Q. I’m a resident in England but I’m buying a house in Scotland and will be splitting my time between the two – both in terms of work (where we have a new office opening in Glasgow) and for family time. What are the tax implications, and will I become classified as a Scottish taxpayer?
A: For both Wales and Scotland, there are devolved powers regarding income tax, and this can be a tricky area. In your case, it’s not clear exactly how you will divide your time and it sounds like you are not totally sure yourself yet – and things may change during the following tax year, too. However, there are a number of tests to apply here that will help you to understand if you will be counted as a Scottish taxpayer.
HMRC points out that a key test to apply is whether you have a ‘close connection’ to Scotland. That would mean either you have a single place of residence – and that is located in Scotland.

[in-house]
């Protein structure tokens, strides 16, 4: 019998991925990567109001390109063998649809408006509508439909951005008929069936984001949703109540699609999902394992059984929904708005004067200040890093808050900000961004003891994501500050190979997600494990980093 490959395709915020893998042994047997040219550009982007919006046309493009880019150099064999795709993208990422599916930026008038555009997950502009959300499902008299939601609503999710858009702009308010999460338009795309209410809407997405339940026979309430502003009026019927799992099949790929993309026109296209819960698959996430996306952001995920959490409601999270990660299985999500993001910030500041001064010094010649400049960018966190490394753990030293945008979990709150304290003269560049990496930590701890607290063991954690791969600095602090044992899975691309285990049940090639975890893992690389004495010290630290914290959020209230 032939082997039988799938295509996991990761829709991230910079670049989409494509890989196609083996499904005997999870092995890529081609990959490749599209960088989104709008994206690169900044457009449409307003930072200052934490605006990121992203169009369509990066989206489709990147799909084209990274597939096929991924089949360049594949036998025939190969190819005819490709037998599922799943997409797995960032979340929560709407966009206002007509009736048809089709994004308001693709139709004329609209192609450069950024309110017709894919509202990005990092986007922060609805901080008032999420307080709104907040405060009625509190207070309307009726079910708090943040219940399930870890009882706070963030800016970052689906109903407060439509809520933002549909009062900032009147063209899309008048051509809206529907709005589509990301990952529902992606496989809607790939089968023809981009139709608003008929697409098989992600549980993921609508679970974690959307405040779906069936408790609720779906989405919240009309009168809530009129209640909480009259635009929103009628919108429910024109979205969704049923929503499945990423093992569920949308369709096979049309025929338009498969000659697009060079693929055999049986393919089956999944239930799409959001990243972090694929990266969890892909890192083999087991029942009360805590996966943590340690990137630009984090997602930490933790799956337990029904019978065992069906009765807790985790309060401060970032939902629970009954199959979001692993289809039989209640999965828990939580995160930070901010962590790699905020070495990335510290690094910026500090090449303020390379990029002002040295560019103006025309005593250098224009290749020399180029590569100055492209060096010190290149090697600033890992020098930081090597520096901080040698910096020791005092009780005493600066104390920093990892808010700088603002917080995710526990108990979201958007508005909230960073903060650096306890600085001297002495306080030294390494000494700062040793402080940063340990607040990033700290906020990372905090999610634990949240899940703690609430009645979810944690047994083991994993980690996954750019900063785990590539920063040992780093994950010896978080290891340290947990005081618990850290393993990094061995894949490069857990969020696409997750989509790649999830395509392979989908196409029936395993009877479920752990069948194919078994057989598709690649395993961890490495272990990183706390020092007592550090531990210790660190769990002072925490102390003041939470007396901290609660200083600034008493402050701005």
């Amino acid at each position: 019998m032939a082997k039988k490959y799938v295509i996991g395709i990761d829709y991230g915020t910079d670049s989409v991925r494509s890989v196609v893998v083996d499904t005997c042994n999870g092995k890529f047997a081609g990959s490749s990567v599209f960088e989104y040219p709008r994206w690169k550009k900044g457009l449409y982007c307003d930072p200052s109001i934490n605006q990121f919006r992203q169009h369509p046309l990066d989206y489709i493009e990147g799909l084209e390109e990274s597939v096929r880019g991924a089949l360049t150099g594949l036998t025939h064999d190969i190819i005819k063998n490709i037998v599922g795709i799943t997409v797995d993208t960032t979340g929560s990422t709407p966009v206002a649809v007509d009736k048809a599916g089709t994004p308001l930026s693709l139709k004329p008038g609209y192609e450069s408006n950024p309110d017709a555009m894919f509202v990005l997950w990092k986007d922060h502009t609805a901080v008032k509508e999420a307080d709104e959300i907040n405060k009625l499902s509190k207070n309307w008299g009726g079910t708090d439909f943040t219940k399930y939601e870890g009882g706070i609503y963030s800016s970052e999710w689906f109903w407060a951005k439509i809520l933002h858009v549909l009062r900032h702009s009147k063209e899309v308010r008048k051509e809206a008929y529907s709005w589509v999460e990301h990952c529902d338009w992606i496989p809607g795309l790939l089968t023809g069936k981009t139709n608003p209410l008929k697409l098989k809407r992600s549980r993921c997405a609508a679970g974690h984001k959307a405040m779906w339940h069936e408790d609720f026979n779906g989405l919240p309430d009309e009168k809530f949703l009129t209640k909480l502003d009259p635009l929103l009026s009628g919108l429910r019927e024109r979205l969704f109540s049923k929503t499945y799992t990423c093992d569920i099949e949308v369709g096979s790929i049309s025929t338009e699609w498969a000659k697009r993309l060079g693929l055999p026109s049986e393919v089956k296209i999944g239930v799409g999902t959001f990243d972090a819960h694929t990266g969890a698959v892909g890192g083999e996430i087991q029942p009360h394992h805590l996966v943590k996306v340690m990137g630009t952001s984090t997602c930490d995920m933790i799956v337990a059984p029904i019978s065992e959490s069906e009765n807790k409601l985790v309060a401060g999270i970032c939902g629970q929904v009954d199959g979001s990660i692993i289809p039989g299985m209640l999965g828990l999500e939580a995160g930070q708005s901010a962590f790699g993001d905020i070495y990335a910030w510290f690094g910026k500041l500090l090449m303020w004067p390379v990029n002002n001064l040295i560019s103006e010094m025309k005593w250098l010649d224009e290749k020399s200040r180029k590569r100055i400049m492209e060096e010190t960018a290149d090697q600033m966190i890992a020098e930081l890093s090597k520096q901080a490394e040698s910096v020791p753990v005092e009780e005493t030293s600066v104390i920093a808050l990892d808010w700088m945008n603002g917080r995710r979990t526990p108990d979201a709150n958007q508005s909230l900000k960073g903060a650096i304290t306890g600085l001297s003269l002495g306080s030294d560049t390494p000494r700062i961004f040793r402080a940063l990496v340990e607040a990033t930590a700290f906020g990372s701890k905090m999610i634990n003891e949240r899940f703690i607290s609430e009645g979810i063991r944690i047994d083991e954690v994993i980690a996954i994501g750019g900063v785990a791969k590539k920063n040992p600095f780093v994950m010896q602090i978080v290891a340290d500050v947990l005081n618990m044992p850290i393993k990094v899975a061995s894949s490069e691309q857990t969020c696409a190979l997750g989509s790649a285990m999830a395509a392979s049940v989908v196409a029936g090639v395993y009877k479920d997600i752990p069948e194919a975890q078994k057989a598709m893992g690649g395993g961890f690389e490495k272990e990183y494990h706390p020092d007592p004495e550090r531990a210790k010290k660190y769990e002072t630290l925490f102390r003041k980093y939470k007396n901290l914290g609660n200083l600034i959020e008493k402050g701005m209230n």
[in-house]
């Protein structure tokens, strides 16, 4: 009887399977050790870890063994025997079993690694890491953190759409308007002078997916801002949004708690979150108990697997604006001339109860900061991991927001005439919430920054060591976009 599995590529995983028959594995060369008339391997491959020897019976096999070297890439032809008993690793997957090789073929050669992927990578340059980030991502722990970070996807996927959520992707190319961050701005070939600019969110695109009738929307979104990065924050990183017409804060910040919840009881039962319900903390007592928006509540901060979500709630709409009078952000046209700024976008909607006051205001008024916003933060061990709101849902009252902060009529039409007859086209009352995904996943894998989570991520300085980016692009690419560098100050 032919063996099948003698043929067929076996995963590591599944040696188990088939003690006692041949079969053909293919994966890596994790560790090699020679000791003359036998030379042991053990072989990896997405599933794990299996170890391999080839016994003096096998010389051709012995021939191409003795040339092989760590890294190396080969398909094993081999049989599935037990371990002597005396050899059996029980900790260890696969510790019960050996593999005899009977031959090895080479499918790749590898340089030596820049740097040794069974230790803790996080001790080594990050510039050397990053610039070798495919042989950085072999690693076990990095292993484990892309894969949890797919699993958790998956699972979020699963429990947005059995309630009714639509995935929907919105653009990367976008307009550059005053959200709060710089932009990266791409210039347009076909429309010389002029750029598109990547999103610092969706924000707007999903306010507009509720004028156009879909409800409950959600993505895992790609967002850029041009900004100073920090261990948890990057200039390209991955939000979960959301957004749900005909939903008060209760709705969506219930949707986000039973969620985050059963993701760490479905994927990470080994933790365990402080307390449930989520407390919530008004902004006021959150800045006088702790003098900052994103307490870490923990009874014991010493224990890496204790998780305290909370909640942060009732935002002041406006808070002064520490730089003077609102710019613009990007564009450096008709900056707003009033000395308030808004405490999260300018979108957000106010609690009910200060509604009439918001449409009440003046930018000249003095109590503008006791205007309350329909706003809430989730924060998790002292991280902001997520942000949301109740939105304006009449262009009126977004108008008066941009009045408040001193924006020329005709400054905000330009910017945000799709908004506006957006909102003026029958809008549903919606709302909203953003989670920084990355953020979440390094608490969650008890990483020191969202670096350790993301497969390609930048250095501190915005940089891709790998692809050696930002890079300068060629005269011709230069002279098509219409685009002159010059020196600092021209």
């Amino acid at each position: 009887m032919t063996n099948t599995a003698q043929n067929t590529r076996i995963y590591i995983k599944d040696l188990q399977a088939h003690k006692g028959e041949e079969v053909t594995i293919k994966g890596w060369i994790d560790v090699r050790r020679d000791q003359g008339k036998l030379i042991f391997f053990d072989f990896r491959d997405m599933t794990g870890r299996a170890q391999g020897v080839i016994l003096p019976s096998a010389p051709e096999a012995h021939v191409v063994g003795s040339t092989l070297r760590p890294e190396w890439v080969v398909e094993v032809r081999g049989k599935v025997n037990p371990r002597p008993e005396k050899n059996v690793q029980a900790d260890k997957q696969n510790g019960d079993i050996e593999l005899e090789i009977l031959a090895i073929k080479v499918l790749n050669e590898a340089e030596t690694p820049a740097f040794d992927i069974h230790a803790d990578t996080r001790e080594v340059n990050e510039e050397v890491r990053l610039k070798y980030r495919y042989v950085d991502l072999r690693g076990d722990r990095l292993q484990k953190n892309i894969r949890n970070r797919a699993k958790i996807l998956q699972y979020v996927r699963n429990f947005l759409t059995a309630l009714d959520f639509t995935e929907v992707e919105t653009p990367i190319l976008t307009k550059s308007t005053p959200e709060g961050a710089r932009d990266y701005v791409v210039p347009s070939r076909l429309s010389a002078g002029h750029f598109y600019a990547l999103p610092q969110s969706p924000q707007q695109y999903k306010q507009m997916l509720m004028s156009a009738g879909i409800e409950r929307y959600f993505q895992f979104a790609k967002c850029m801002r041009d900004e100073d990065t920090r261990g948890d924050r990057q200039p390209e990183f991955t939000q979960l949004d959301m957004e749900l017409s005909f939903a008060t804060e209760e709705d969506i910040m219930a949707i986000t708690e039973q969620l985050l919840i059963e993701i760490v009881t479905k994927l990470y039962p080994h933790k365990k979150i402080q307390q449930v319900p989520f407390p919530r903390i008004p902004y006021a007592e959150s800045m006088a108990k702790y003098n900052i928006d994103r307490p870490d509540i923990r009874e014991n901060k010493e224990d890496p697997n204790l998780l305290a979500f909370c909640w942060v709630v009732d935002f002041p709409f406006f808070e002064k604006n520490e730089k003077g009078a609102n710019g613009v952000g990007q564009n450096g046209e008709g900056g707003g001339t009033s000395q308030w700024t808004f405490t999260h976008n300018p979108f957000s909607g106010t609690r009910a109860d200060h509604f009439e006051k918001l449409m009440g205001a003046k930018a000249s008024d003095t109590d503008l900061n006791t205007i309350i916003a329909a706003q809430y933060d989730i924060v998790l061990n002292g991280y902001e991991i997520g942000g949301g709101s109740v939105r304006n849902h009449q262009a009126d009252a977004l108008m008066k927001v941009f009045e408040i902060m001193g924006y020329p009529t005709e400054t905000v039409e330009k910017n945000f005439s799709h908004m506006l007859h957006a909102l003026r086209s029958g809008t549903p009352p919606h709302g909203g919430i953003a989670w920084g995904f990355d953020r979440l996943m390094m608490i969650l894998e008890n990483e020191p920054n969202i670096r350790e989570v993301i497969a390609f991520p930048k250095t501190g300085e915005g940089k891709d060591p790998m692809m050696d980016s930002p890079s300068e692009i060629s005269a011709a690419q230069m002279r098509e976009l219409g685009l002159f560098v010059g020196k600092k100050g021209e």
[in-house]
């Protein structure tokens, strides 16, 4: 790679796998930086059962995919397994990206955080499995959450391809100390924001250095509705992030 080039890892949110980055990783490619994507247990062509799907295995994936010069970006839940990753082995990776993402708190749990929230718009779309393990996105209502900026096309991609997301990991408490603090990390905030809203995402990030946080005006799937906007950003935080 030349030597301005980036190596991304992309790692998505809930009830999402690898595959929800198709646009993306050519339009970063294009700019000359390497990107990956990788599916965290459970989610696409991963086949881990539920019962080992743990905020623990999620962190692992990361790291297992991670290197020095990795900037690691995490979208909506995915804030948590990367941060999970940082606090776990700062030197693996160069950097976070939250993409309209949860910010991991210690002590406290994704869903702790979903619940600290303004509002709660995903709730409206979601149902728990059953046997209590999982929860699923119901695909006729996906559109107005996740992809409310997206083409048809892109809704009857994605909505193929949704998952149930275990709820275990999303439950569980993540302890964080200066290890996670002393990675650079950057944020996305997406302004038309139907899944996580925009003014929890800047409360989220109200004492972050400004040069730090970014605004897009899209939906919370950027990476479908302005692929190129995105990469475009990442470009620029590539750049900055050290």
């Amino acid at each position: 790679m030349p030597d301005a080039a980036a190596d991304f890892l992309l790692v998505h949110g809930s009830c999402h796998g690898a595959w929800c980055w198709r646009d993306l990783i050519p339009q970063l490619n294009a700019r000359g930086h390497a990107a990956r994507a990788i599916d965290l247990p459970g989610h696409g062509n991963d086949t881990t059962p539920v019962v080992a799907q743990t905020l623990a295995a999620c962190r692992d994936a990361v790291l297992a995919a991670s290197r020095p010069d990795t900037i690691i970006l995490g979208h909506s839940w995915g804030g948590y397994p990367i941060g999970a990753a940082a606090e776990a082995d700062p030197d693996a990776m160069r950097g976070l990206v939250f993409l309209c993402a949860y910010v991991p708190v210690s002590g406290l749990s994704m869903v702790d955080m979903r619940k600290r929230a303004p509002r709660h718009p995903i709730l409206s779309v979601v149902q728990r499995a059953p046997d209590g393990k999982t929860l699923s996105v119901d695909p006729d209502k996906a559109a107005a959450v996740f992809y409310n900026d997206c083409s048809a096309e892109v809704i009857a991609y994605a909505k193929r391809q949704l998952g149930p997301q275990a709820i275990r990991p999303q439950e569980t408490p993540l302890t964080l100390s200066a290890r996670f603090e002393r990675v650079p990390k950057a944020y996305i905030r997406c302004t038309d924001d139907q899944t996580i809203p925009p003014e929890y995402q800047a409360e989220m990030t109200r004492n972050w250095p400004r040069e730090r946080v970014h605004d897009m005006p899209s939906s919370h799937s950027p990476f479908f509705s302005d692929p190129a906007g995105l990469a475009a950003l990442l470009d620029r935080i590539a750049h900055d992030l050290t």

If, as in your case, someone has more than one place of residence, the ‘main place’ would be in Scotland “for at least as much of the tax year as it has been in each other part of the UK.”
If the tests above can’t determine the answer, then something called ‘day counting’ applies. It seems that you won’t yet know how many days you’re going to be in Scotland compared to those in England. However, to illustrate this as clearly as we can, let’s look at an example used by ICAS, a global professional membership organisation and business network for Chartered Accountants. They point out that if Mr Smith spends 120 days in Scotland, and 90 days travelling in England, 55 days in Northern Ireland and 100 days travelling in Wales, he is still a Scottish taxpayer, even though he has spent more time outside of Scotland than in it.
The important thing for you to note is that you may need to keep a close, accurate record of where you spend your time day-to-day.
The last thing to mention is that if you are classified as a Scottish taxpayer, that status applies for a whole tax year; you can’t be a Scottish taxpayer for part of a tax year.